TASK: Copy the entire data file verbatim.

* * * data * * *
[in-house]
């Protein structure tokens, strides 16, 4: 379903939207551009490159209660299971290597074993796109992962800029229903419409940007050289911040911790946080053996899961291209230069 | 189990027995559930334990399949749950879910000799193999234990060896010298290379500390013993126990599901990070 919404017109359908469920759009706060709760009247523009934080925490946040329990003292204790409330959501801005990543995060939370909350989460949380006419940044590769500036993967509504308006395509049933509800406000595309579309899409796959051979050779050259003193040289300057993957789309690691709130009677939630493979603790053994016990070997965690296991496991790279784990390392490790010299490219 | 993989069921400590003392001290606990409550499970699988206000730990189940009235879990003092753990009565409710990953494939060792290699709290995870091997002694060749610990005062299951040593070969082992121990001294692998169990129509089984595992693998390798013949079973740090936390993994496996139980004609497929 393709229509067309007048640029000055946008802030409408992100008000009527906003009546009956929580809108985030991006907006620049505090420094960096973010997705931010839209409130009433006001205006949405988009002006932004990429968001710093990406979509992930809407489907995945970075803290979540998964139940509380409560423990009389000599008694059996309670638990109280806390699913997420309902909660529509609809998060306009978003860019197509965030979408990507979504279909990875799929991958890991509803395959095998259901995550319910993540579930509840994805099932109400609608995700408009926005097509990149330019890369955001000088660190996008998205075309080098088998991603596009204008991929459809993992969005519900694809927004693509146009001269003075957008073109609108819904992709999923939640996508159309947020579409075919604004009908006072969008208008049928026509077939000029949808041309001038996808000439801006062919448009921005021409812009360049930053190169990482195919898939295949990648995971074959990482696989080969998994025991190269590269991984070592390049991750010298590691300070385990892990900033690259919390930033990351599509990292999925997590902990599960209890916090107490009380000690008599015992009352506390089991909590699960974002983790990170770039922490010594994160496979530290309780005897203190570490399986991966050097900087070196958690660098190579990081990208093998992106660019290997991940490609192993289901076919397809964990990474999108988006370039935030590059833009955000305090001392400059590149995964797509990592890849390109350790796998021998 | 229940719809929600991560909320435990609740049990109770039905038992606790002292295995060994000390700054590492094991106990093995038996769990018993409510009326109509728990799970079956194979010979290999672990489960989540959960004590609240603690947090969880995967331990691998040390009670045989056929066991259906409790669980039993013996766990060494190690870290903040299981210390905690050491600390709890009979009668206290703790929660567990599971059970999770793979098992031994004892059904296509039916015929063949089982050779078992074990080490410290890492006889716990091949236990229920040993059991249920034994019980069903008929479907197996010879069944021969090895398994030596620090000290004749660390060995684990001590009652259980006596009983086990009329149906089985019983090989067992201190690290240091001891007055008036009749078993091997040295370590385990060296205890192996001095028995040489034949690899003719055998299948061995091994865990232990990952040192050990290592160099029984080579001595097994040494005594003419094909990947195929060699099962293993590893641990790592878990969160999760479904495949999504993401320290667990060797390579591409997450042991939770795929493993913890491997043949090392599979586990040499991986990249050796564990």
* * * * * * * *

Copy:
[in-house]
């Protein structure tokens, strides 16, 4: 379903939207551009490159209660299971290597074993796109992962800029229903419409940007050289911040911790946080053996899961291209230069 | 189990027995559930334990399949749950879910000799193999234990060896010298290379500390013993126990599901990070 919404017109359908469920759009706060709760009247523009934080925490946040329990003292204790409330959501801005990543995060939370909350989460949380006419940044590769500036993967509504308006395509049933509800406000595309579309899409796959051979050779050259003193040289300057993957789309690691709130009677939630493979603790053994016990070997965690296991496991790279784990390392490790010299490219 | 993989069921400590003392001290606990409550499970699988206000730990189940009235879990003092753990009565409710990953494939060792290699709290995870091997002694060749610990005062299951040593070969082992121990001294692998169990129509089984595992693998390798013949079973740090936390993994496996139980004609497929 393709229509067309007048640029000055946008802030409408992100008000009527906003009546009956929580809108985030991006907006620049505090420094960096973010997705931010839209409130009433006001205006949405988009002006932004990429968001710093990406979509992930809407489907995945970075803290979540998964139940509380409560423990009389000599008694059996309670638990109280806390699913997420309902909660529509609809998060306009978003860019197509965030979408990507979504279909990875799929991958890991509803395959095998259901995550319910993540579930509840994805099932109400609608995700408009926005097509990149330019890369955001000088660190996008998205075309080098088998991603596009204008991929459809993992969005519900694809927004693509146009001269003075957008073109609108819904992709999923939640996508159309947020579409075919604004009908006072969008208008049928026509077939000029949808041309001038996808000439801006062919448009921005021409812009360049930053190169990482195919898939295949990648995971074959990482696989080969998994025991190269590269991984070592390049991750010298590691300070385990892990900033690259919390930033990351599509990292999925997590902990599960209890916090107490009380000690008599015992009352506390089991909590699960974002983790990170770039922490010594994160496979530290309780005897203190570490399986991966050097900087070196958690660098190579990081990208093998992106660019290997991940490609192993289901076919397809964990990474999108988006370039935030590059833009955000305090001392400059590149995964797509990592890849390109350790796998021998 | 229940719809929600991560909320435990609740049990109770039905038992606790002292295995060994000390700054590492094991106990093995038996769990018993409510009326109509728990799970079956194979010979290999672990489960989540959960004590609240603690947090969880995967331990691998040390009670045989056929066991259906409790669980039993013996766990060494190690870290903040299981210390905690050491600390709890009979009668206290703790929660567990599971059970999770793979098992031994004892059904296509039916015929063949089982050779078992074990080490410290890492006889716990091949236990229920040993059991249920034994019980069903008929479907197996010879069944021969090895398994030596620090000290004749660390060995684990001590009652259980006596009983086990009329149906089985019983090989067992201190690290240091001891007055008036009749078993091997040295370590385990060296205890192996001095028995040489034949690899003719055998299948061995091994865990232990990952040192050990290592160099029984080579001595097994040494005594003419094909990947195929060699099962293993590893641990790592878990969160999760479904495949999504993401320290667990060797390579591409997450042991939770795929493993913890491997043949090392599979586990040499991986990249050796564990």